The bottom bunk is definitely the way to go – almost the width of a king single it’s the perfect size for sharing with a child. The top bunk is 90 baht cheaper but its too narrow to share and you can feel the sway of the train a lot more from up there. There’s even enough room for your valuables to hang above your heads while you sleep rather than being pushed under the seats. No sooner were we on the train than Hayley had made friends with the ladies in the next booth and was having her photo taken with them while being fed chips. In between asking when her bed would be ready of course.
Food and beer is fairly expensive on the train (by Thai standards anyway) so its worth having dinner before you go and take plenty of snacks. We learnt the hard way that the train often runs late so make sure you have enough food for breakfast the next morning. Beer can be bought at the small shop in between platforms while you wait for the train to leave to ensure its nice and cold. The kids were both asleep by 8pm, me not long after. Despite being in out in the open in a carriage filled with people it was actually really quiet overnight. The train was supposed to arrive just after 7am the next morning, but we got in closer to 9.30am. The kids amused themselves by climbing the ladders, finishing some schoolwork and playing uno. Noah even sat at top of the ladder for the last twenty minutes as part of a dare with Colin and Daniel to earn 3 lollies if he could stay there without getting down until the train arrived. If you know Noah at all you’ll know he was determined to earn his lollies. He didn’t even move when I started taking photos, he just stuck his tongue out instead.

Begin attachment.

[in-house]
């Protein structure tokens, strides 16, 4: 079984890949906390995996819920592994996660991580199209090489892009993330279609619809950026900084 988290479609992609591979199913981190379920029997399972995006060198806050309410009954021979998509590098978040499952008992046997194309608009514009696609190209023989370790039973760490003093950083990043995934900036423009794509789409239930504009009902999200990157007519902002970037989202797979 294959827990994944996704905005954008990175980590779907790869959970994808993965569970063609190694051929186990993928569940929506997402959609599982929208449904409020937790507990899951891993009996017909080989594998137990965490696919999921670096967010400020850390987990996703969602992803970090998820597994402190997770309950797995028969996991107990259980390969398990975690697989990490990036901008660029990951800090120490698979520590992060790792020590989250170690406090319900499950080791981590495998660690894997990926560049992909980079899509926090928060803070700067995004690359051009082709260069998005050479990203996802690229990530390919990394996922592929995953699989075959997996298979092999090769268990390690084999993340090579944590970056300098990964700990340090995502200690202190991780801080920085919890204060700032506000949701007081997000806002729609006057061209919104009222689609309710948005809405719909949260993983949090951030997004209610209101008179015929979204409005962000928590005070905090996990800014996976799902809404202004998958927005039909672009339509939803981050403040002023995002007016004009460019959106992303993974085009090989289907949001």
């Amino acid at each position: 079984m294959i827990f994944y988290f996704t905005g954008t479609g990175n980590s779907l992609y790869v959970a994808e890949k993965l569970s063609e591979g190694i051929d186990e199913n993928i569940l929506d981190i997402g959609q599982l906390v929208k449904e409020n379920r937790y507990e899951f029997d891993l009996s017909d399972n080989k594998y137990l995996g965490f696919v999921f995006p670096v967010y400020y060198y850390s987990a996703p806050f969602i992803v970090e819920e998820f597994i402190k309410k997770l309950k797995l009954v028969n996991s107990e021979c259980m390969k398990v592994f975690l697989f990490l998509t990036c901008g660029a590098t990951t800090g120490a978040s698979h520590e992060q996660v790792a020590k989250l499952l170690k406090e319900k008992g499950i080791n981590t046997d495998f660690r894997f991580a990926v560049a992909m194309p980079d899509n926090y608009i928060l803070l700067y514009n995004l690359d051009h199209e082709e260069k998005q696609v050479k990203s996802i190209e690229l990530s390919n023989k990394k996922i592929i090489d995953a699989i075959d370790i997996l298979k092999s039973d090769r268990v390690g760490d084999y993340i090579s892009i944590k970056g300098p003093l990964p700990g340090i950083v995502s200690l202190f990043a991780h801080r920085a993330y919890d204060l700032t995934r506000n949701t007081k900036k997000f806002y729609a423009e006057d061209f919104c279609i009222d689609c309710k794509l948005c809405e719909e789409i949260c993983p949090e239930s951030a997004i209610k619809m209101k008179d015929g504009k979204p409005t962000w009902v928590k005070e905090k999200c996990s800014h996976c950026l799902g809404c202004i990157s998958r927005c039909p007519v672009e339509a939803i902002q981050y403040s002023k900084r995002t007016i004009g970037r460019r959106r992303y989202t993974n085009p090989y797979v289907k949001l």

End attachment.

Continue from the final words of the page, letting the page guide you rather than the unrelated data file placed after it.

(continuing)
The scenery was lovely out the window of the train so I’m happy that the train was running late so we got to see it. Rice fields, small villages, dogs running along the tracks, mountain streams and picturesque train stations. It was actually foggy and looked cold – not a sight we’ve seen in a very long time.
More Information about the train
www.seat61.com has reasonably up to date information on the train fares and schedules (more up to date than the english version of the Thai railways site at least). Tickets on the overnight sleeper trains are best booked a few days in advance. We were just lucky there were a few second class sleepers available. First class was completely sold out. A second class bottom bunk cost 880 baht, while the top bunk was 790 baht. Bottom bunks are worth the extra money and children under 120cm can share with parents without having to purchase a ticket for them. Tickets can be bought at Hua-lumpong station. Apparently you can email Thai railways directly to book tickets if you email them a few weeks in advance but I tried this but never received an email. The train took 14 hours from Bangkok to Chiang Mai. We’ll definitely take the train again, it was a great way to travel and the kids really enjoyed it. But next time we’ll pack enough food for breakfast. If you do want to order breakfast on the train (and they do offer western breakfasts) you will need to order it the night before. From Chiang Mai train station its a 10 minute drive into the centre of town.